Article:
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Cat Calling Attention to Women’s Footwear?

Posted in Advertising, Articles, Branding, Fashion, Marketing, Trademarks, TTAB, USPTO

When ideas from different realms converge in a single moment of time, a new blog post is born.

Catcalling” — albeit a rebranded, reimagined, or redefined version of it — recently has been front and center in a political Twitter storm and remains a lightning rod in the non-stop news cycle.

So, imagine my surprise also to see the sturdy Cat construction-oriented brand calling my fashion-forward daughter to select it for her brand new, back-to-school footwear look this coming Fall:

 

Photo credit: G. Baird

This isn’t our first rodeo with Cat footwear. We previously kicked heels with my son’s steel-toe boot choice, also covering the careful timing of Cat’s truncation from the four-syllable Caterpillar.

While the brand extension from construction and earth-moving equipment to boots makes perfect sense, especially the steel-toe variety, here is the explanation for women’s casual dress shoes:

Photo credit: G. Baird

Marketers, the extension seems unnatural and forced to me, but I’d love to hear from our readers who have a stronger vantage point on whether this brand extension will work long term for Cat.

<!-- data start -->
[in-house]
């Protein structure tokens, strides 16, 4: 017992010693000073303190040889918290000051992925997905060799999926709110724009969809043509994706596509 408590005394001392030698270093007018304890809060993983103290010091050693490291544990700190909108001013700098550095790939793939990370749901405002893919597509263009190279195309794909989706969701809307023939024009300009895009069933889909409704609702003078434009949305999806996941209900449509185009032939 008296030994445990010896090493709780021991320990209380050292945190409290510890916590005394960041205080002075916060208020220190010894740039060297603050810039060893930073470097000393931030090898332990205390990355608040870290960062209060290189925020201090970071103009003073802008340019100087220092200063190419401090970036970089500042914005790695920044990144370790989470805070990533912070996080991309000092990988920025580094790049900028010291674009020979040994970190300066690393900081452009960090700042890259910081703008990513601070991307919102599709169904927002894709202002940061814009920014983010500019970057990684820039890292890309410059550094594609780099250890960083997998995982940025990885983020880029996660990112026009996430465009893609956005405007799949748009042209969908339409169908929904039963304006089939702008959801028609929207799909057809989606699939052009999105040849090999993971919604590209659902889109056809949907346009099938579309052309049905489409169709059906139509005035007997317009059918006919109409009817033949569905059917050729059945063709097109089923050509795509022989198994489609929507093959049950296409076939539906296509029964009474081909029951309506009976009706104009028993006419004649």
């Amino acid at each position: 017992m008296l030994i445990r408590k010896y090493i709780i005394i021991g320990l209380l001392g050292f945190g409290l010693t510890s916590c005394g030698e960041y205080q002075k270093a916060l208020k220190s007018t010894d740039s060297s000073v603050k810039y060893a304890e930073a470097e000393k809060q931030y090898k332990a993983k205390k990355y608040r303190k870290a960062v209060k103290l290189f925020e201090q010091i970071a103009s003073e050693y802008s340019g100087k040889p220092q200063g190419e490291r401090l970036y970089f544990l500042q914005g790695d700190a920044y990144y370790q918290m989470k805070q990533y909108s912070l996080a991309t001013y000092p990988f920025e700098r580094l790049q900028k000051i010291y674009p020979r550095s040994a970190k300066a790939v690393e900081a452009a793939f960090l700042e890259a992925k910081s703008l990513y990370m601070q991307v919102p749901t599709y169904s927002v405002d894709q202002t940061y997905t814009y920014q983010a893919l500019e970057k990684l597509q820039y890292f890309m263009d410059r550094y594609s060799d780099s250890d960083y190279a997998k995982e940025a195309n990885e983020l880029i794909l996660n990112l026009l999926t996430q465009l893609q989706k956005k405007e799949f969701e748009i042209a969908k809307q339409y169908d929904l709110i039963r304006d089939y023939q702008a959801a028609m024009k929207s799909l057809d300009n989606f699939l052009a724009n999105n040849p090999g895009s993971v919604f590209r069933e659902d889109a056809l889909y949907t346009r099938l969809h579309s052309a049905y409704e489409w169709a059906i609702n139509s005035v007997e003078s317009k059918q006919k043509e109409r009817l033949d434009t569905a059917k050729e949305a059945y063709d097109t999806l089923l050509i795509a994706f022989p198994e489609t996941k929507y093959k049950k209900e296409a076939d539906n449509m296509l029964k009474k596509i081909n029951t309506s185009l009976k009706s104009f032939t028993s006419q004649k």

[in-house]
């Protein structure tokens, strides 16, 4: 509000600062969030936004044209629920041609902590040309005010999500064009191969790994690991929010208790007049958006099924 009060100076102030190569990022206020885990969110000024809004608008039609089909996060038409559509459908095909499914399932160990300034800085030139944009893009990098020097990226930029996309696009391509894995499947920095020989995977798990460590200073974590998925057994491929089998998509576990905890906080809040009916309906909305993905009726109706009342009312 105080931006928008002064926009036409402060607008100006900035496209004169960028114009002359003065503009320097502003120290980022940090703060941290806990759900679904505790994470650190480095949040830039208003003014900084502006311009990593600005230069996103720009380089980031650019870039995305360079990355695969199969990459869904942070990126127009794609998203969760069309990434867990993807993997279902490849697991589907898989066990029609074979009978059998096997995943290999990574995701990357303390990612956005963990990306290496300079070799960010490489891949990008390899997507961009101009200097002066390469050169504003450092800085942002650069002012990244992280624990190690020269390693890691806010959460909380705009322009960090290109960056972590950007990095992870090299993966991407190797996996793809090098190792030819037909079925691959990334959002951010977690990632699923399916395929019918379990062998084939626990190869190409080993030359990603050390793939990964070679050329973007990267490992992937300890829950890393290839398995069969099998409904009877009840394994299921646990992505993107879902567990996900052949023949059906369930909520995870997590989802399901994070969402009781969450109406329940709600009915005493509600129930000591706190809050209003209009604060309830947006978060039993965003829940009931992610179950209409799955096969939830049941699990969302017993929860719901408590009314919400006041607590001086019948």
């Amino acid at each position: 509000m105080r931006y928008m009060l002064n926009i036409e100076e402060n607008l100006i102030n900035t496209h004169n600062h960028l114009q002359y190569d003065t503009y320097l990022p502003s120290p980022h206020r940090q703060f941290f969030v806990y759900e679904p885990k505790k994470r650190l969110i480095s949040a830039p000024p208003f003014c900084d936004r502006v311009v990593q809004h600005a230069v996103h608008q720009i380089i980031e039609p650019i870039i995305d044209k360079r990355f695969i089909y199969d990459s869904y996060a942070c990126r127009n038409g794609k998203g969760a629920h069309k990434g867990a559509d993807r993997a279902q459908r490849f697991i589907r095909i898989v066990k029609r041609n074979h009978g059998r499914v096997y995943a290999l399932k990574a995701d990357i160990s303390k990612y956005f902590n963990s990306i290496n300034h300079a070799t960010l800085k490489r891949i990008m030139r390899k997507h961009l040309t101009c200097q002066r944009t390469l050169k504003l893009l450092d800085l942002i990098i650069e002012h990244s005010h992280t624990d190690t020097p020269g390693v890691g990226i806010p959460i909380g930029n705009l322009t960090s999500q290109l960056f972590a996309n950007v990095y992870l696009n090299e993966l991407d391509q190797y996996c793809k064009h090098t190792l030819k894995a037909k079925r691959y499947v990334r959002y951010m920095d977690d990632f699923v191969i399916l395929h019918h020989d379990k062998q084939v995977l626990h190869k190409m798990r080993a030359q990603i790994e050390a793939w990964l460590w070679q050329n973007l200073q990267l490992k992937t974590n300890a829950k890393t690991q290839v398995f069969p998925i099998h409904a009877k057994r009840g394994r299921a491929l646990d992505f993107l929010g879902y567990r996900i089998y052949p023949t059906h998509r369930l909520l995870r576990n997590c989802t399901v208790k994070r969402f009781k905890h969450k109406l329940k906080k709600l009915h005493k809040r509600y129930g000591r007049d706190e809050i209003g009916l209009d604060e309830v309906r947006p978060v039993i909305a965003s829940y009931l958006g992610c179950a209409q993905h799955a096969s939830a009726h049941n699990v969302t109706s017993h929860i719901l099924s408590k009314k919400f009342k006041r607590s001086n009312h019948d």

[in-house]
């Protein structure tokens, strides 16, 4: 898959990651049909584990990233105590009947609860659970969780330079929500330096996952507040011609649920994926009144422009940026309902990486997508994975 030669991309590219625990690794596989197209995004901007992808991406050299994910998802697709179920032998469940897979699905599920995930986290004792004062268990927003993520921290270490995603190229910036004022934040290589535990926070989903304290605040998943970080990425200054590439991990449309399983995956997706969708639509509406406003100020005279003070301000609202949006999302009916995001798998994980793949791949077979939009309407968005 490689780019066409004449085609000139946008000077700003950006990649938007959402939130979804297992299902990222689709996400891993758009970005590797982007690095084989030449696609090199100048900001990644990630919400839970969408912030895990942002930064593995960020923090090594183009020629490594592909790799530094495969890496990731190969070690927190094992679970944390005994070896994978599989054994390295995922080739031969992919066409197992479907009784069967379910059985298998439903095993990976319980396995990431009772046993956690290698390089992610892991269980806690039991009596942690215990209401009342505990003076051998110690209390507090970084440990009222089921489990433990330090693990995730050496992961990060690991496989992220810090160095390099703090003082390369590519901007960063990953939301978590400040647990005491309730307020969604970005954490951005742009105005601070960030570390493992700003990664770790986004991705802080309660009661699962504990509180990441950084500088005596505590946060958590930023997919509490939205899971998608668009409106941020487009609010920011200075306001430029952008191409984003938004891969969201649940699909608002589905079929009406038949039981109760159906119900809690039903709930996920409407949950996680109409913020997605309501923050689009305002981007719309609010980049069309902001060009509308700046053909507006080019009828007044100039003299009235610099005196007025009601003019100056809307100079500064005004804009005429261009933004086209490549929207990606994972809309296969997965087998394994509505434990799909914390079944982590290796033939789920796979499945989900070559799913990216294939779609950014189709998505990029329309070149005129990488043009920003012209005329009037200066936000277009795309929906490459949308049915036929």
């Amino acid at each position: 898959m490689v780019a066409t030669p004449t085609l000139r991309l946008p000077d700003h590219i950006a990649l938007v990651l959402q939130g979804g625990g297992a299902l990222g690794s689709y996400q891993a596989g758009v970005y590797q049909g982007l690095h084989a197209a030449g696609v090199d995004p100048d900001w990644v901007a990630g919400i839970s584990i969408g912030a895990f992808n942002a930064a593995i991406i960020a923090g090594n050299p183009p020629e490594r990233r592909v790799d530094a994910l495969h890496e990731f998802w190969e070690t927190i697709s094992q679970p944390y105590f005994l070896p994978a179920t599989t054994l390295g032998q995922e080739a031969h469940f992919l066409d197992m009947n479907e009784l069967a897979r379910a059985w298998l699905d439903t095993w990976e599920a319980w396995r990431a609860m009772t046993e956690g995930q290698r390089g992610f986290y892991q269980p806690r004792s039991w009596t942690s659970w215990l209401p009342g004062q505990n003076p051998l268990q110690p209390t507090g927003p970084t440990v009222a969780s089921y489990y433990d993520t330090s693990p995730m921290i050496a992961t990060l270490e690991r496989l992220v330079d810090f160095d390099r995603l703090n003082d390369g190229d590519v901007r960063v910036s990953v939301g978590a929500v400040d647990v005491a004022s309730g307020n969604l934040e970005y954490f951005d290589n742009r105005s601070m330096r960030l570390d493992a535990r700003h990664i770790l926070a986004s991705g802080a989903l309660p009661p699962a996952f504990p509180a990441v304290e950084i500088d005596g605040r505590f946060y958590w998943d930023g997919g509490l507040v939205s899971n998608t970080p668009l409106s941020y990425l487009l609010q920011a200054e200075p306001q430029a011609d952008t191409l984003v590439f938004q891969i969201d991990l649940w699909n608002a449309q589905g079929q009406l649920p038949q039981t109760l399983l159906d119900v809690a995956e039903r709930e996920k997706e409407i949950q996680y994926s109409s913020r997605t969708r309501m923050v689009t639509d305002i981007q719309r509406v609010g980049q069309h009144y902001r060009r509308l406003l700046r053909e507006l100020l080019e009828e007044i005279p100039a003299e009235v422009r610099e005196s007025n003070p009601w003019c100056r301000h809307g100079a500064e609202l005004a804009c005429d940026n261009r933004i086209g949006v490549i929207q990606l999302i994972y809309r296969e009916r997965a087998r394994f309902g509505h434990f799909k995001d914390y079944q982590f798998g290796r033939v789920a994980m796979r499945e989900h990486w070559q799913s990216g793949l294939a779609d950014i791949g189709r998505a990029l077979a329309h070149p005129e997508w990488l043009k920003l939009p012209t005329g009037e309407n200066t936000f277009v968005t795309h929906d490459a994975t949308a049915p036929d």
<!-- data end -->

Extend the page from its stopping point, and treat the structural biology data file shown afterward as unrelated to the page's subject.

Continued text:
What called me to create this story for you is the hidden trademark strategy to be unearthed.

“Footwear” is one of those broad descriptions of goods that the USPTO will accept as sufficiently precise. Selecting it facilitates and better positions your brand for line extensions yet to come.

In other words, narrowly selecting “slippers” or “steel-toe boots” over “footwear,” in trademark filings may leave you boxed in when seeking to expand or extend the lines of your present brand.

Not sure when Caterpillar first introduced women’s casual dress shoes under the Cat brand, but it has owned federally-registered rights in the word CAT for “footwear” for more than a decade.

Caterpillar likely began using CAT with steel-toe boots, but given its broader registered rights, I’m guessing it didn’t lose much sleep wondering if it could grow into those broader registered rights.

In fact, this Cat has become quite active enforcing its broader rights at the USPTO’s TTAB, here.